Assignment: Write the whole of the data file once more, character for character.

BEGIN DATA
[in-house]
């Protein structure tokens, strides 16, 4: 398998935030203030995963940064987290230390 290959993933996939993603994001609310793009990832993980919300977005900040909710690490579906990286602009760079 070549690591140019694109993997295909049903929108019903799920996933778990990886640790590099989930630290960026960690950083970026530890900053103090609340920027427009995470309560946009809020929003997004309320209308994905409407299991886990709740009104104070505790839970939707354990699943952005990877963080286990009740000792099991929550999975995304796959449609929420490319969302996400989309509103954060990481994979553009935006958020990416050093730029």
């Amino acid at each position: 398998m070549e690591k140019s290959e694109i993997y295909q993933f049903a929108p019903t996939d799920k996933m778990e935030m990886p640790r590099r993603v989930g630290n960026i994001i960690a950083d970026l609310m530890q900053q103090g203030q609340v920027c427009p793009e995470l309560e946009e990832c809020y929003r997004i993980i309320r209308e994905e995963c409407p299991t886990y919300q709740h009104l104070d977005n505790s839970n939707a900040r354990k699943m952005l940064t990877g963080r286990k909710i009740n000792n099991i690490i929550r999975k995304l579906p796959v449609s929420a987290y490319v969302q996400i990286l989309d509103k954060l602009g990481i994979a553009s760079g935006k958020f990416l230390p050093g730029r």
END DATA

[in-house]
């Protein structure tokens, strides 16, 4: 398998935030203030995963940064987290230390 290959993933996939993603994001609310793009990832993980919300977005900040909710690490579906990286602009760079 070549690591140019694109993997295909049903929108019903799920996933778990990886640790590099989930630290960026960690950083970026530890900053103090609340920027427009995470309560946009809020929003997004309320209308994905409407299991886990709740009104104070505790839970939707354990699943952005990877963080286990009740000792099991929550999975995304796959449609929420490319969302996400989309509103954060990481994979553009935006958020990416050093730029």
């Amino acid at each position: 398998m070549e690591k140019s290959e694109i993997y295909q993933f049903a929108p019903t996939d799920k996933m778990e935030m990886p640790r590099r993603v989930g630290n960026i994001i960690a950083d970026l609310m530890q900053q103090g203030q609340v920027c427009p793009e995470l309560e946009e990832c809020y929003r997004i993980i309320r209308e994905e995963c409407p299991t886990y919300q709740h009104l104070d977005n505790s839970n939707a900040r354990k699943m952005l940064t990877g963080r286990k909710i009740n000792n099991i690490i929550r999975k995304l579906p796959v449609s929420a987290y490319v969302q996400i990286l989309d509103k954060l602009g990481i994979a553009s760079g935006k958020f990416l230390p050093g730029r």